Rick, good points, but have not republicans strived for other market solutions as well? (answering Baffling assertion that republicans simply do not care) Has it not been expressed that tort reform alone could have improved healthcare. Have any conservatives suggested that favorable laws in organizing medical charities could improve healthcare. Have some conservatives not argued that even with all the flaws of the US healthcare system (before Obamacare) it was still a system that in many ways was a good system, and market reforms, tort reforms, favorable charity status, (look at what Wal-Mart does to keep prescription costs down) and other ideas could make it a system to be proud of, all without the incredible costs of the current ACA, which will (has, even before full implementation) cost jobs, decrease the quality of care for most, and skyrocket costs while creating yet more debt for future generations.

      Reply
  23. baffling

    david
    “all without the incredible costs of the current ACA, which will (has, even before full implementation) cost jobs, decrease the quality of care for most, and skyrocket costs while creating yet more debt for future generations.”

    completely false propaganda. reality is stunningly different from the alternative bubble you are living in-get out of the conservative talk world before the rest of your brain rots!

    Reply
  24. Rick Stryker

    David,

    Yes, I agree with your points and think it’s important for people to understand that conservative and libertarian Republicans have free-market oriented solutions to the health care. No one is pretending to come up with faux proposals just to stop the Democrats, as Baffling alleges. Republicans have a different point of view.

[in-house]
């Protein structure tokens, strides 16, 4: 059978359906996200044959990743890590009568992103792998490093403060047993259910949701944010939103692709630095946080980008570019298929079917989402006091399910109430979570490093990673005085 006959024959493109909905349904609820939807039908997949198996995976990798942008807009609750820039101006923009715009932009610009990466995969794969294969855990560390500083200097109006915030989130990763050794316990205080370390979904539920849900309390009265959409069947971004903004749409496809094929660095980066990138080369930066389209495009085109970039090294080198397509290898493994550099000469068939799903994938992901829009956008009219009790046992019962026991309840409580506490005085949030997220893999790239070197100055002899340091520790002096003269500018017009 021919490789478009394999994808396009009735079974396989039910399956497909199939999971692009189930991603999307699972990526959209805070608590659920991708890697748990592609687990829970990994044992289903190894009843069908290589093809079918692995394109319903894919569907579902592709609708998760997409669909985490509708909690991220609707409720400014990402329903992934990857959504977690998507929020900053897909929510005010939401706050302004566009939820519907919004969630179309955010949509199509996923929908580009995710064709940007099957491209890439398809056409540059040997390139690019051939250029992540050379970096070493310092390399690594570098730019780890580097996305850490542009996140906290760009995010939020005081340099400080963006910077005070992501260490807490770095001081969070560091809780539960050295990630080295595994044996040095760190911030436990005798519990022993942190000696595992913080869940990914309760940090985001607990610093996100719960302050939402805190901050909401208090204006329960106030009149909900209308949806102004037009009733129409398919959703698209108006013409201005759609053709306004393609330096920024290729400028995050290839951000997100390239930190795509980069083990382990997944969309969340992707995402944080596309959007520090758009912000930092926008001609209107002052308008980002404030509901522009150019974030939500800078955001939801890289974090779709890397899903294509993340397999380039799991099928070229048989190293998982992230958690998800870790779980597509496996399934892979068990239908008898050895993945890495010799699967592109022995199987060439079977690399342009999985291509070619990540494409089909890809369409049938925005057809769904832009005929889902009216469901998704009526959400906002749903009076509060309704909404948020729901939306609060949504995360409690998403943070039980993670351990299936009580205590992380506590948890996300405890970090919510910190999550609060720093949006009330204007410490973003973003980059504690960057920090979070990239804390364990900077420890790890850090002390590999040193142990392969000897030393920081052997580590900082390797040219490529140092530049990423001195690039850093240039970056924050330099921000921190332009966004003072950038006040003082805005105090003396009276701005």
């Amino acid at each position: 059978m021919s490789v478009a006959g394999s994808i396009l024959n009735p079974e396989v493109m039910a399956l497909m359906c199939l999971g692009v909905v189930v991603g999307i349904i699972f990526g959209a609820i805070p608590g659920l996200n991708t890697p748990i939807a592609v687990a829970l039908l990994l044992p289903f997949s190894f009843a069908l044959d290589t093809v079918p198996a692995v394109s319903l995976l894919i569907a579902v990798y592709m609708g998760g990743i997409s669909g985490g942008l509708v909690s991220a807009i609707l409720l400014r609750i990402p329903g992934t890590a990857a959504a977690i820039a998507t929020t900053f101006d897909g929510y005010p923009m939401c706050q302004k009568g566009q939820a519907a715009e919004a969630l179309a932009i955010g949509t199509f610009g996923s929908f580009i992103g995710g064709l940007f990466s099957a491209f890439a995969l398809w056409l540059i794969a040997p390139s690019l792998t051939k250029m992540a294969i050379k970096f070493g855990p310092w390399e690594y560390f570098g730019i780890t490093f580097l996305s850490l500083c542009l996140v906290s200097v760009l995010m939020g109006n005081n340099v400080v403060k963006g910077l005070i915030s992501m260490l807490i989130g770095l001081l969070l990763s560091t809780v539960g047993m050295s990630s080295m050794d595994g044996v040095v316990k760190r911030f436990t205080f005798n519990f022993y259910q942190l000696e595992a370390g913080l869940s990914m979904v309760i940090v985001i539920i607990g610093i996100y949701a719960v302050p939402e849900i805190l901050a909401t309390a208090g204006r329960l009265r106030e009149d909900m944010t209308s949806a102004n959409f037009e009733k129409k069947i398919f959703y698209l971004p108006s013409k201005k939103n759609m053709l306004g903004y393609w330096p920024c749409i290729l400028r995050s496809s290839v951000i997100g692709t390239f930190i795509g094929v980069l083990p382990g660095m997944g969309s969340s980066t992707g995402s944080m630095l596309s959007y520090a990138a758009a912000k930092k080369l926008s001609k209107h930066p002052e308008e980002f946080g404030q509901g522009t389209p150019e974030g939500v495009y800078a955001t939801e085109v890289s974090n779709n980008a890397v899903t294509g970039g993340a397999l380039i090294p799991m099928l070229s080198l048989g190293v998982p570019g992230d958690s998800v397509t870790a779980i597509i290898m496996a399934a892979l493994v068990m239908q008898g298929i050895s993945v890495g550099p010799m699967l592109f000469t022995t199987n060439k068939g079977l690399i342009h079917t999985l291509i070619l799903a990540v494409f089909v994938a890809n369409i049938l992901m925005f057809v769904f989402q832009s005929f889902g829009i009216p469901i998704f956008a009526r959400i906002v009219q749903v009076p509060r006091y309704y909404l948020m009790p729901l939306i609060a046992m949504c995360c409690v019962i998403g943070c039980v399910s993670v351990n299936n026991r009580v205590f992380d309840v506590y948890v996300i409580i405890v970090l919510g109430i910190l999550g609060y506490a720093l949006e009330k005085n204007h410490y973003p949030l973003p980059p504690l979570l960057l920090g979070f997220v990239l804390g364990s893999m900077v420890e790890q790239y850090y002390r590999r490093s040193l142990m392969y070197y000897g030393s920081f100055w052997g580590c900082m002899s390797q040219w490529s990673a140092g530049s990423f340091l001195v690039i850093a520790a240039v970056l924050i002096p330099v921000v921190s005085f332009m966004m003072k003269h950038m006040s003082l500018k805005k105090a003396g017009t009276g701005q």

Krugman makes the ridiculous point that Obamacare is the conservative alternative to single payer, but that’s only because he can’t imagine a world in which government regulation isn’t the solution to problems. The conservative point of view on health care starts from very different premises:

    1) The US medical system is the best in the world. But it could be much better without all the intervention and regulation. Costs could be much lower and service could be much better.
    2) Health insurance and access to health care are not the same.
    3) Costs are not reduced because of too much regulation on the supply side, which prevents competition and in particular prevents the introduction of disruptive new technologies and business models that we see in more competitive industries
    4) Costs are not reduced on the demand side because the insurance model is a combination of pre-payment for expected medical costs plus insurance. People consume too much medical care and do not have an incentive to economize. Moreover, service is poor because the customer is not directly paying for services.
    5) Problems with pre-existing conditions and lack of portability are significantly exacerbated by government intervention into and regulation of the health insurance market.

    There are many proposals out there but what they have in common is that they attempt to make health care a less heavily regulated industry, so that costs can come down, access is increased, and service is better. A less regulated market can solve the pre-existing condition and portability problem.